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    Default Re: The North Woods by Sail and Oar

    WI Tom , you've been and continue to be, inspiraional to the sailing I want to do.
    to anyone who finds themselves headed to the boundry waters (sadly no sailing allowed in the bwcaw) please look me up before you go
    editor sought , untill found i apologize for the grammer and spelling

  12. #12
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    Default Re: The North Woods by Sail and Oar

    Hey, thanks for the comments, everyone. I'll post a bit more. The Turtle-Flambeau really is a nifty place, especially for smaller, less-capable boats. The Alaska and the Phoenix III were overkill as far as how much boat you need here. But hey, they're great boats, here or anywhere.

    We kept on into the southern part of the flowage. I've done a lot of my sailing solo, so it was nice to be on a two-boat trip again. The Phoenix III and the Alaska seemed pretty evenly matched:

    DSCN3219.jpg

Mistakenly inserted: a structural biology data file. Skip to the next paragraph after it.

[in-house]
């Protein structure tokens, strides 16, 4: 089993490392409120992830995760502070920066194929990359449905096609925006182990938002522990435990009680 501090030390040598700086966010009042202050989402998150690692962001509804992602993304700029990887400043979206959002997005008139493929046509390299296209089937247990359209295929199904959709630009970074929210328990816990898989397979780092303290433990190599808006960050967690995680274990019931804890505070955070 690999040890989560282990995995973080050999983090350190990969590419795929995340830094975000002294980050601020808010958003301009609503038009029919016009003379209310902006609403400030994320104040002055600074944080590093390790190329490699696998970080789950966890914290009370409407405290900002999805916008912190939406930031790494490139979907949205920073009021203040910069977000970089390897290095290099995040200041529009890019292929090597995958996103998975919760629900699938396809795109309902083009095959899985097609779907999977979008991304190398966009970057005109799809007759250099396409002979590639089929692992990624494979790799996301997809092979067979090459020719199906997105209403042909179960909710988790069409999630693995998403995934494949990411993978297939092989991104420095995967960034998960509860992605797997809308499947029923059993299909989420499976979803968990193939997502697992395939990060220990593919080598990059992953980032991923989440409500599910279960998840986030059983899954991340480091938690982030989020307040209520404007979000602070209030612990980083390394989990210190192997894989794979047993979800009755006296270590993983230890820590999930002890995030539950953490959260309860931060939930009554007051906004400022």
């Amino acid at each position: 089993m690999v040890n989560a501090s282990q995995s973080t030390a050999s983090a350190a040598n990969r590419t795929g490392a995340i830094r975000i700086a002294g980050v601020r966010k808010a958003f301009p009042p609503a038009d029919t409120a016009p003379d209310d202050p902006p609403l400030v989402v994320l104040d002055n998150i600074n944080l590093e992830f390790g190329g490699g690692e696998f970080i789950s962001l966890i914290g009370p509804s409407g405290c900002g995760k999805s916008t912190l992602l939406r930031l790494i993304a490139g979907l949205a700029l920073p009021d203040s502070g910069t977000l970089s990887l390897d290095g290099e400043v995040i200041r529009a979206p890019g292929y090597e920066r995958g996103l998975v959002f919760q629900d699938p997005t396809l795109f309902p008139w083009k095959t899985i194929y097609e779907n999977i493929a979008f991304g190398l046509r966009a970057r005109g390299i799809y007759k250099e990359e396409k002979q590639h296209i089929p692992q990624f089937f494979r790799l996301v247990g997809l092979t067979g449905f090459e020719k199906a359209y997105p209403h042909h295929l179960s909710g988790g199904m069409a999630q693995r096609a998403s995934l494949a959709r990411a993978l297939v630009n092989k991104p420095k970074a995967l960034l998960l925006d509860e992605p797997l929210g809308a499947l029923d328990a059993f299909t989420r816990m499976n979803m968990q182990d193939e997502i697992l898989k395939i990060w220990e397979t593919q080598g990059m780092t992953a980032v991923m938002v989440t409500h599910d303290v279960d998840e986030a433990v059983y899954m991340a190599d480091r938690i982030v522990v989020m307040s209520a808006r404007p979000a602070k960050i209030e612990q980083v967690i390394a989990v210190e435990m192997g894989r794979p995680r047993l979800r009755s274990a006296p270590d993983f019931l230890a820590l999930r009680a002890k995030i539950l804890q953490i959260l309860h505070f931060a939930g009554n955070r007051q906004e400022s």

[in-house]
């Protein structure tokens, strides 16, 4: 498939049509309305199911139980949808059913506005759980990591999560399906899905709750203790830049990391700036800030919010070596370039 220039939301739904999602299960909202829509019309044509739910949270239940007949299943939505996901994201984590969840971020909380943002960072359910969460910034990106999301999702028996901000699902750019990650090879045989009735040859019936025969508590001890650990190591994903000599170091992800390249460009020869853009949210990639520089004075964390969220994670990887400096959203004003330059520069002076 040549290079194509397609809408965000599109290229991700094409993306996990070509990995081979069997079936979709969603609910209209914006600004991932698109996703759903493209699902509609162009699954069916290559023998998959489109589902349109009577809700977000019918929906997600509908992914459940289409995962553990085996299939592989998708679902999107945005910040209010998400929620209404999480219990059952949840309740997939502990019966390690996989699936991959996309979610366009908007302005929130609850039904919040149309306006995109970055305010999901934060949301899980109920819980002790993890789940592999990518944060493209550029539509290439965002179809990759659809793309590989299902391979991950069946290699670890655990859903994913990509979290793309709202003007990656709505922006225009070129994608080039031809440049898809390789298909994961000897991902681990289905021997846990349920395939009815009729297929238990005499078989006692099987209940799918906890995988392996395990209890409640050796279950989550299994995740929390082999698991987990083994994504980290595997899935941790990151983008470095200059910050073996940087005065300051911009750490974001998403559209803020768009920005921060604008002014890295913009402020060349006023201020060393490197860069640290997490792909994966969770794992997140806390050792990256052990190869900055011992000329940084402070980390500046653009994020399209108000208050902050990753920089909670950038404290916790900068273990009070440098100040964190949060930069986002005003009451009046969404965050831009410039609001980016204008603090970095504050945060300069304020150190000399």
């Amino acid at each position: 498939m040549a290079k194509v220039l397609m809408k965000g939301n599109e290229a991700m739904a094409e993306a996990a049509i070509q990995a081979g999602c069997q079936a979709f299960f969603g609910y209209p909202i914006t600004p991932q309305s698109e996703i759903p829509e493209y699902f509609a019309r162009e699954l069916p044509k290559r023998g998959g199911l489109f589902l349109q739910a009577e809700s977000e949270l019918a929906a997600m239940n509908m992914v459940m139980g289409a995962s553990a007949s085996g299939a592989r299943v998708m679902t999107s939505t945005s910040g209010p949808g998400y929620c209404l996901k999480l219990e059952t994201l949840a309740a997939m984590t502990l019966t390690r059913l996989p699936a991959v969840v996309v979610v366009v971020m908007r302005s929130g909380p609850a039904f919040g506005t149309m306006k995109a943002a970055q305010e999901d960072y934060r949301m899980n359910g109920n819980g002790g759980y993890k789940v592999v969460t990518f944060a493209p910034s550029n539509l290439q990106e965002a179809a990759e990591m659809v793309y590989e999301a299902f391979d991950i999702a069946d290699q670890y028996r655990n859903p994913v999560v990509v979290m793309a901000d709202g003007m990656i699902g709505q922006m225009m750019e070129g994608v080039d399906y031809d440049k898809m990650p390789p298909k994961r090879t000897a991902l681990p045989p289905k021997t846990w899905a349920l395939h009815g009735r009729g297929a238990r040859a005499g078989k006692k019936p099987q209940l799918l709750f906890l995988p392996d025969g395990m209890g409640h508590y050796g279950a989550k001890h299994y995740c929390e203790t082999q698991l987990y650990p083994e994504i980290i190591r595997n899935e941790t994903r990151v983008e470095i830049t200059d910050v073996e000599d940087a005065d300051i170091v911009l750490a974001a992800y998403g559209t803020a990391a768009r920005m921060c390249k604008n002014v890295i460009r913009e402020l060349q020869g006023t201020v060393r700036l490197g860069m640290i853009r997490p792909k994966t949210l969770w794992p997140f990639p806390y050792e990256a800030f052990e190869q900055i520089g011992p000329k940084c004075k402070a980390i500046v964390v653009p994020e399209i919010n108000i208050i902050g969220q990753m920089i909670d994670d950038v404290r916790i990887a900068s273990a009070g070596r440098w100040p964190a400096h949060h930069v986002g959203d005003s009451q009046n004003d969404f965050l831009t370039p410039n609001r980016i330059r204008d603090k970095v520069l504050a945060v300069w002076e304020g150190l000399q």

I'm definitely looking forward to doing more, and longer, trips with both boats. Luckily all the photos from that day make it look like the Alaska is always ahead!

    DSCN3226.jpg

    Funny, thinking back to this trip, since then I've figured out a lot of little routines for this boat that makes everything feel right. My perceptions have really shifted now that I have a feel for what the Alaska can do.

    Alaska.jpg

    Then we sailed back in a rip-roaring southwesterly wind on a broad reach. My brother reefed, and I didn't. Really windy, but we did fine--although I found myself wanting a ratchet block for the sheet (which I did add later--it's great). And another quiet evening at camp:

    DSCN3237.jpg
    You don't have to be prepared as long as you're willing to suffer the consequences.

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    Default Re: The North Woods by Sail and Oar

    But after the winds died down, I just couldn't let my boat sit there on the beach. So I went out for a quiet evening, thinking that I'd try sailing, and if the winds died completely, I'd do some exploring under oars instead. I wanted to try setting up the rig on the water, so I rowed out for a little sea room.

    DSCN3245.jpg